Seven ways IVF changed the world – from Louise Brown to stem-cell research

Guardian Web |

It sounds rather perverse and archaic today to call a child born by IVF a “test-tube baby”. The technique of assisted reproduction has become so widespread and normalised, more than 6 million babies down the road, that there’s nothing so remarkable or stigmatising in having been conceived in a petri dish (“in vitro”means in glass, although test tubes were never involved). In many countries worldwide, 3-6% of all children are now conceived this way.

Given how much scepticism and opposition IVF faced when it was still an untried and somewhat speculative field of research in the late 1960s, it’s surprising how quickly it became accepted. The technique was pioneered by the Cambridge physiologist Robert Edwards, working with obstetrician Patrick Steptoe of Oldham general hospital, who first reported successful fertilisation of a human egg cell in vitro in 1969. The pair faced immense opposition. Eminent biologists and doctors, including Nobel laureates, dismissed their work as scientifically worthless, unnecessary and ethically questionable, and the Medical Research Council would not fund it. Physiologist Martin Johnson, Edwards’s graduate student in the 1960s, admitted that he was initially reluctant to join him and Steptoe because “it was quite unsettling … to see the sheer level of hostility to their work”. Nevertheless, after achieving conception in a petri dish, the researchers refined the method for clinical use, culminating in the birth of Louise Brown in Oldham on . Edwards was awarded the Nobel prize in medicine or physiology for his work in 2010, but Steptoe died in 1988.

The birth of Louise Brown transformed public opinion. People could now see that a “test-tube baby” was like any other. Newspapers that had previously warned how IVF threatened human welfare and dignity suddenly became sentimental baby-worshippers, announcing the “baby of the century”. “She’s beautiful”, said the Daily Express, “ – that’s the test tube baby.” After their dystopian forecasts, the media was confused by the normality of it all. Witness the cognitive dissonance in Newsweek ’s headline: “She was born at around with a lusty yell, and it was a cry round the brave new world.”

As Edwards and Steptoe established the first IVF clinic at Bourn Hall near Cambridge, it soon became clear that fertility treatment was going to be big business. At last there was hope for people who had been expected previously to suffer their infertility in silence, and there was no shortage of clients. The procedure needed regulating.

But given how controversial it still was, politicians were reluctant to get involved. It wasn’t until 1982 that the British government appointed a committee to recommend regulatory guidelines, headed by the moral philosopher Mary Warnock. The Warnock report was delivered in 1984, but still the government prevaricated, taking another three years to draw up a white paper. This eventually became the Human Fertilisation and Embryology Act of 1990. It created the Human Fertilisation and Embryology Authority (HFEA) to adjudicate and license all work on human embryos, whether for IVF or for scientific study.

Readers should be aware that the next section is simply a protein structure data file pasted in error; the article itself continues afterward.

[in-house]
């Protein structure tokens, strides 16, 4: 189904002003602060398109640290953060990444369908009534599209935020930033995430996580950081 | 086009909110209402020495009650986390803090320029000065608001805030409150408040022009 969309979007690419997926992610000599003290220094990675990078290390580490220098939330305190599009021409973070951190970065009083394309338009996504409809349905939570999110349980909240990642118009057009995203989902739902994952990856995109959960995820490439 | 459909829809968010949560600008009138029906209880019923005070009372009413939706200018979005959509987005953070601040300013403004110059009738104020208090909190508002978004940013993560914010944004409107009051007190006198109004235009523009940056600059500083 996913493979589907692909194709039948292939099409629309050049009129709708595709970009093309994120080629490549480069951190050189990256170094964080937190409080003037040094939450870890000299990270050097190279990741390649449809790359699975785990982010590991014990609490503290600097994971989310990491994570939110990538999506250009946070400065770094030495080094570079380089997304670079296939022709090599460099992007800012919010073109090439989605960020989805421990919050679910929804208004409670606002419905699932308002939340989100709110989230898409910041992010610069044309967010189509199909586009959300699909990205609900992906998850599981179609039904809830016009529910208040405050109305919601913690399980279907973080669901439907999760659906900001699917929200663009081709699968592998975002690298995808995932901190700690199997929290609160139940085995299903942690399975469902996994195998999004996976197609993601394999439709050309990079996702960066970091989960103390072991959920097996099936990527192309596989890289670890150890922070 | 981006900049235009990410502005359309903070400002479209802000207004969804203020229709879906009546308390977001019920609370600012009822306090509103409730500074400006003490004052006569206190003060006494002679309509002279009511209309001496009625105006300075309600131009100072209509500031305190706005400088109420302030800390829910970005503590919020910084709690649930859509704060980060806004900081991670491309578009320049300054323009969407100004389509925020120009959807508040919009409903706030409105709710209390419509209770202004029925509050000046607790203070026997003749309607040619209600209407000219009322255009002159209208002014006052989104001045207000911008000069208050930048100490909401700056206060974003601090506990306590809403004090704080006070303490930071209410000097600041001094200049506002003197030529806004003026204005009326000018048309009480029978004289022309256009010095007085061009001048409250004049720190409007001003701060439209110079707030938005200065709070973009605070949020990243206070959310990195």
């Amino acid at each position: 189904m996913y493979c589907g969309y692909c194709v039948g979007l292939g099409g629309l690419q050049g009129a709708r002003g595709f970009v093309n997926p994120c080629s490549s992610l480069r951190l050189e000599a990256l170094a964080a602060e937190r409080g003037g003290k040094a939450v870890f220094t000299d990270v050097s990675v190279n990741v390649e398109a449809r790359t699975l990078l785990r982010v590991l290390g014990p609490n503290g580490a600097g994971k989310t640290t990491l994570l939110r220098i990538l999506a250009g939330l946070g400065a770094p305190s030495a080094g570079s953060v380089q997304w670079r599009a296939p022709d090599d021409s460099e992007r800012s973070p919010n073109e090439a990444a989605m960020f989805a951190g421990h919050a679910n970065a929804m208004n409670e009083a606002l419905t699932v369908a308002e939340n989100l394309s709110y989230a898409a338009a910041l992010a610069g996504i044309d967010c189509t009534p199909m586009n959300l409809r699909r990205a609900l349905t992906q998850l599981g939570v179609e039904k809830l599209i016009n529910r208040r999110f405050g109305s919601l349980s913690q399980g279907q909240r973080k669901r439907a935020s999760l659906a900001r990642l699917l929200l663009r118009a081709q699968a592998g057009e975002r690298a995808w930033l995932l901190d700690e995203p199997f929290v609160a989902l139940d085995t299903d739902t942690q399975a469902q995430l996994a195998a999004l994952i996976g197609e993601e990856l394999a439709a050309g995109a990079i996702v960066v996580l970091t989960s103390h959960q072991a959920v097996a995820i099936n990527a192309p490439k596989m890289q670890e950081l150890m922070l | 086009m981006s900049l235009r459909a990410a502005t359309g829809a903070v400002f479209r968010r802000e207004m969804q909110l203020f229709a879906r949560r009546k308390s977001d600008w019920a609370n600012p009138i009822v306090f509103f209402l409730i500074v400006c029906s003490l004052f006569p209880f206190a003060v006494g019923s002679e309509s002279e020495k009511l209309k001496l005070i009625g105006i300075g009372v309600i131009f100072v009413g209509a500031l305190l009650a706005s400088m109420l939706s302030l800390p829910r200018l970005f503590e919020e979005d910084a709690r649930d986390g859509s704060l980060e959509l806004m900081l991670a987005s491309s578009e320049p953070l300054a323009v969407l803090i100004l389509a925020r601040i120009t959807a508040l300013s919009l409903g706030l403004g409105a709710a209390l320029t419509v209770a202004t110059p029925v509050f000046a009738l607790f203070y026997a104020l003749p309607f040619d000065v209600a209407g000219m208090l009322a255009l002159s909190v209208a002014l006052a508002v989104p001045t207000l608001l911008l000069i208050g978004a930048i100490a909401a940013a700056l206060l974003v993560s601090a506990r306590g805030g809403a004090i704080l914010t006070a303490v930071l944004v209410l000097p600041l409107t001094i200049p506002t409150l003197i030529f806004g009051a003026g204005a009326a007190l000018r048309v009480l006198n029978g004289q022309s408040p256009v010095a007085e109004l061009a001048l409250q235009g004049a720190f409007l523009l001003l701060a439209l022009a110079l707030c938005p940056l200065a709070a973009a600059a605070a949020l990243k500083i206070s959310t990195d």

Today, the HFEA is responsible for overseeing a vast range of research well beyond the boundaries of what was initially envisaged for IVF. It has taken a permissive stance that has made the UK a world leader in embryology and related research – showing that, if done with care and sensitivity to balance welfare and social concerns against the importance of medical advance, strong regulation enables research. “Parliament has decided that the regulation of IVF and research involving human embryos in the UK is, in effect, a bargain between science and society,” says HFEA chief executive Peter Thompson. “Our regulatory oversight protects patients and provides the essential conditions for public trust, which in turn allows clinicians and scientists to innovate responsibly.”

By creating more fertilised eggs than are generally reimplanted in the uterus, IVF produces “spare embryos” that may be used, with consent, for scientific research. This notion of “spares” that might have the potential to become a human being (though many do not) still seems morally repugnant to some people. Others accept that “excess” embryos are inevitable if IVF is to achieve good success rates, and feel there is justification for using them to advance scientific understanding and bring medical benefits, rather than discarding them. In any event, IVF has made possible an entire field of human embryo research.

Such studies not only might help to improve IVF itself but may lead to insights into, for example, the causes of early miscarriage or growth defects. “Research on human embryos has changed our fundamental understanding of the genetics of cell biology,” says Alison Murdoch, professor of reproductive medicine at Newcastle University. “As well as helping us understand why fertility of the human species is so uniquely bad, the research has extended applications of human embryology beyond the clinical treatment of infertility into prevention of other medical problems.”

The HFEA places strict limits on what can be done with human embryos. The Warnock report advised that they should not be used in research beyond 14 days from fertilisation – a cutoff that was always acknowledged as somewhat arbitrary, although it was chosen partly because there is a clear biological marker. At this stage, embryos develop the “primitive streak”, the first sign of what will become the spinal column, after which they can no longer potentially become twins. So in a crude sense, after 14 days the “personhood” of the embryo becomes determined. But recent advances have made it possible in principle to keep embryos viable in vitro for longer than 14 days, reopening discussion about whether the 14-day rule should be extended. Currently there are no plans to do so.